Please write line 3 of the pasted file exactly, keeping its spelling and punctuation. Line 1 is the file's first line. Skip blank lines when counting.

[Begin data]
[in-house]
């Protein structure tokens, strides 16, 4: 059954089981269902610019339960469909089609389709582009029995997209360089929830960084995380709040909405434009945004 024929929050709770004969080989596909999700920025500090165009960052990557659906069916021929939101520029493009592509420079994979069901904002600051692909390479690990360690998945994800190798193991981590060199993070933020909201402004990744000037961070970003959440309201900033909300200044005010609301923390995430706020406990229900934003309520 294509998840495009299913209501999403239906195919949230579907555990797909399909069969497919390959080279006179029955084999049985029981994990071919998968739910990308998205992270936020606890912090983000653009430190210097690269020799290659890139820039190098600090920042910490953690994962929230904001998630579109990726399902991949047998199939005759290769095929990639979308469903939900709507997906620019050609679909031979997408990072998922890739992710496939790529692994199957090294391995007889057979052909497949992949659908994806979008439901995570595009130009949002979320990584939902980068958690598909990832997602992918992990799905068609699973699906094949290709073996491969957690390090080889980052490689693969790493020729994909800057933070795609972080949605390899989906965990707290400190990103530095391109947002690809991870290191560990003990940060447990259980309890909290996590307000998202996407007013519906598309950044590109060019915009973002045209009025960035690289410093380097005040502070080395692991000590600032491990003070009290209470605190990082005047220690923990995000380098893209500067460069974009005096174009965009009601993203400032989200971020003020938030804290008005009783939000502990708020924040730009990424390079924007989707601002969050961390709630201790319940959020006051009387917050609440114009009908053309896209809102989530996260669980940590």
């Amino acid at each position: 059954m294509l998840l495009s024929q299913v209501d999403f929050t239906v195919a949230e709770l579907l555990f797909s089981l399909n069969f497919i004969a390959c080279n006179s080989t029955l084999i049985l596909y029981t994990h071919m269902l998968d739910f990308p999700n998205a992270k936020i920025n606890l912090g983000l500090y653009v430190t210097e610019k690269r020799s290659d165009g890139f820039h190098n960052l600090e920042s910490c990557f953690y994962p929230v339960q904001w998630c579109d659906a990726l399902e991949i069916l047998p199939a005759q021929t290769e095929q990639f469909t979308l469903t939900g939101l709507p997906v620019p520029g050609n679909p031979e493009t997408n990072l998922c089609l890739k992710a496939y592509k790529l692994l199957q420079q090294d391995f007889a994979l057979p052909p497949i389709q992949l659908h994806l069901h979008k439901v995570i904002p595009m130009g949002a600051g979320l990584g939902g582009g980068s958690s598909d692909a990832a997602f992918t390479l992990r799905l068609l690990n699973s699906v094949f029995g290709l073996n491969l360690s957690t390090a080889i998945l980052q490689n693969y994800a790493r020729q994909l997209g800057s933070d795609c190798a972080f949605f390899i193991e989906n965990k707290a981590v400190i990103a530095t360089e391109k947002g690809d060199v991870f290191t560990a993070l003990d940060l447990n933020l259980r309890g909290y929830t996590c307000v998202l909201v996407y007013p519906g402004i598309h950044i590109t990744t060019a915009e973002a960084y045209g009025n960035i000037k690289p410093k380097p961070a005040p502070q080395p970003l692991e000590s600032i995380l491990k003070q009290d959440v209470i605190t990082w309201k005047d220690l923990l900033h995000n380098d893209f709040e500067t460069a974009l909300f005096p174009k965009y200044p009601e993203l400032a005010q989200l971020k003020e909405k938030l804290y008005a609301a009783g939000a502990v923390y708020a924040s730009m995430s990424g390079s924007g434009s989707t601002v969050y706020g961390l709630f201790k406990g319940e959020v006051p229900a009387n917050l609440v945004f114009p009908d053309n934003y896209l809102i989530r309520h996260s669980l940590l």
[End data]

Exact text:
């Amino acid at each position: 059954m294509l998840l495009s024929q299913v209501d999403f929050t239906v195919a949230e709770l579907l555990f797909s089981l399909n069969f497919i004969a390959c080279n006179s080989t029955l084999i049985l596909y029981t994990h071919m269902l998968d739910f990308p999700n998205a992270k936020i920025n606890l912090g983000l500090y653009v430190t210097e610019k690269r020799s290659d165009g890139f820039h190098n960052l600090e920042s910490c990557f953690y994962p929230v339960q904001w998630c579109d659906a990726l399902e991949i069916l047998p199939a005759q021929t290769e095929q990639f469909t979308l469903t939900g939101l709507p997906v620019p520029g050609n679909p031979e493009t997408n990072l998922c089609l890739k992710a496939y592509k790529l692994l199957q420079q090294d391995f007889a994979l057979p052909p497949i389709q992949l659908h994806l069901h979008k439901v995570i904002p595009m130009g949002a600051g979320l990584g939902g582009g980068s958690s598909d692909a990832a997602f992918t390479l992990r799905l068609l690990n699973s699906v094949f029995g290709l073996n491969l360690s957690t390090a080889i998945l980052q490689n693969y994800a790493r020729q994909l997209g800057s933070d795609c190798a972080f949605f390899i193991e989906n965990k707290a981590v400190i990103a530095t360089e391109k947002g690809d060199v991870f290191t560990a993070l003990d940060l447990n933020l259980r309890g909290y929830t996590c307000v998202l909201v996407y007013p519906g402004i598309h950044i590109t990744t060019a915009e973002a960084y045209g009025n960035i000037k690289p410093k380097p961070a005040p502070q080395p970003l692991e000590s600032i995380l491990k003070q009290d959440v209470i605190t990082w309201k005047d220690l923990l900033h995000n380098d893209f709040e500067t460069a974009l909300f005096p174009k965009y200044p009601e993203l400032a005010q989200l971020k003020e909405k938030l804290y008005a609301a009783g939000a502990v923390y708020a924040s730009m995430s990424g390079s924007g434009s989707t601002v969050y706020g961390l709630f201790k406990g319940e959020v006051p229900a009387n917050l609440v945004f114009p009908d053309n934003y896209l809102i989530r309520h996260s669980l940590l």